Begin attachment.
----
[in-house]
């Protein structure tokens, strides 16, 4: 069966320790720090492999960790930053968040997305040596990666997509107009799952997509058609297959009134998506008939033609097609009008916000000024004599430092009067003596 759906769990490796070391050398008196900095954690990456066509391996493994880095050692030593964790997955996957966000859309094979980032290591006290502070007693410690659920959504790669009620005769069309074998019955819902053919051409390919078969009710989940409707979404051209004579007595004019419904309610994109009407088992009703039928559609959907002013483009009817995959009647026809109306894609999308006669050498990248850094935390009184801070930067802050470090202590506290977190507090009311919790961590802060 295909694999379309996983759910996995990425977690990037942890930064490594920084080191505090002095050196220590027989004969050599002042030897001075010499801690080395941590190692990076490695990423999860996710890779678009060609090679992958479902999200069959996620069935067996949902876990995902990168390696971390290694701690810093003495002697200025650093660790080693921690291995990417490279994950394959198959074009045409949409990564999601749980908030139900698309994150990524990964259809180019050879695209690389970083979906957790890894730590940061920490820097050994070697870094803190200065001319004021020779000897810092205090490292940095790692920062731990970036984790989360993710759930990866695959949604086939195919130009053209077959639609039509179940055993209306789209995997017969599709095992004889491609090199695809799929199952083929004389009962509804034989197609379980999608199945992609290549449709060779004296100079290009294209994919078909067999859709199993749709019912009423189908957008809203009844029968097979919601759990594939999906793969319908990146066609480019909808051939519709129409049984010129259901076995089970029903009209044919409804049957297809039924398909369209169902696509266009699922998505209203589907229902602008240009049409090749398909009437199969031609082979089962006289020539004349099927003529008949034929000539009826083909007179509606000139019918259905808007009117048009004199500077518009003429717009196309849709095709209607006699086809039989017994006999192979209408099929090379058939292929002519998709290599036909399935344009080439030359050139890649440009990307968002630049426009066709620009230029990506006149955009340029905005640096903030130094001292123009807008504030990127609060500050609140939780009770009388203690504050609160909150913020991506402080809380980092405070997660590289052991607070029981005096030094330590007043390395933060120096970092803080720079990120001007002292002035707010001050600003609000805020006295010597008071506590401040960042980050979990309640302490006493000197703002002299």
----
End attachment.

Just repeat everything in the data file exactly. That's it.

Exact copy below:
[in-house]
């Protein structure tokens, strides 16, 4: 069966320790720090492999960790930053968040997305040596990666997509107009799952997509058609297959009134998506008939033609097609009008916000000024004599430092009067003596 759906769990490796070391050398008196900095954690990456066509391996493994880095050692030593964790997955996957966000859309094979980032290591006290502070007693410690659920959504790669009620005769069309074998019955819902053919051409390919078969009710989940409707979404051209004579007595004019419904309610994109009407088992009703039928559609959907002013483009009817995959009647026809109306894609999308006669050498990248850094935390009184801070930067802050470090202590506290977190507090009311919790961590802060 295909694999379309996983759910996995990425977690990037942890930064490594920084080191505090002095050196220590027989004969050599002042030897001075010499801690080395941590190692990076490695990423999860996710890779678009060609090679992958479902999200069959996620069935067996949902876990995902990168390696971390290694701690810093003495002697200025650093660790080693921690291995990417490279994950394959198959074009045409949409990564999601749980908030139900698309994150990524990964259809180019050879695209690389970083979906957790890894730590940061920490820097050994070697870094803190200065001319004021020779000897810092205090490292940095790692920062731990970036984790989360993710759930990866695959949604086939195919130009053209077959639609039509179940055993209306789209995997017969599709095992004889491609090199695809799929199952083929004389009962509804034989197609379980999608199945992609290549449709060779004296100079290009294209994919078909067999859709199993749709019912009423189908957008809203009844029968097979919601759990594939999906793969319908990146066609480019909808051939519709129409049984010129259901076995089970029903009209044919409804049957297809039924398909369209169902696509266009699922998505209203589907229902602008240009049409090749398909009437199969031609082979089962006289020539004349099927003529008949034929000539009826083909007179509606000139019918259905808007009117048009004199500077518009003429717009196309849709095709209607006699086809039989017994006999192979209408099929090379058939292929002519998709290599036909399935344009080439030359050139890649440009990307968002630049426009066709620009230029990506006149955009340029905005640096903030130094001292123009807008504030990127609060500050609140939780009770009388203690504050609160909150913020991506402080809380980092405070997660590289052991607070029981005096030094330590007043390395933060120096970092803080720079990120001007002292002035707010001050600003609000805020006295010597008071506590401040960042980050979990309640302490006493000197703002002299």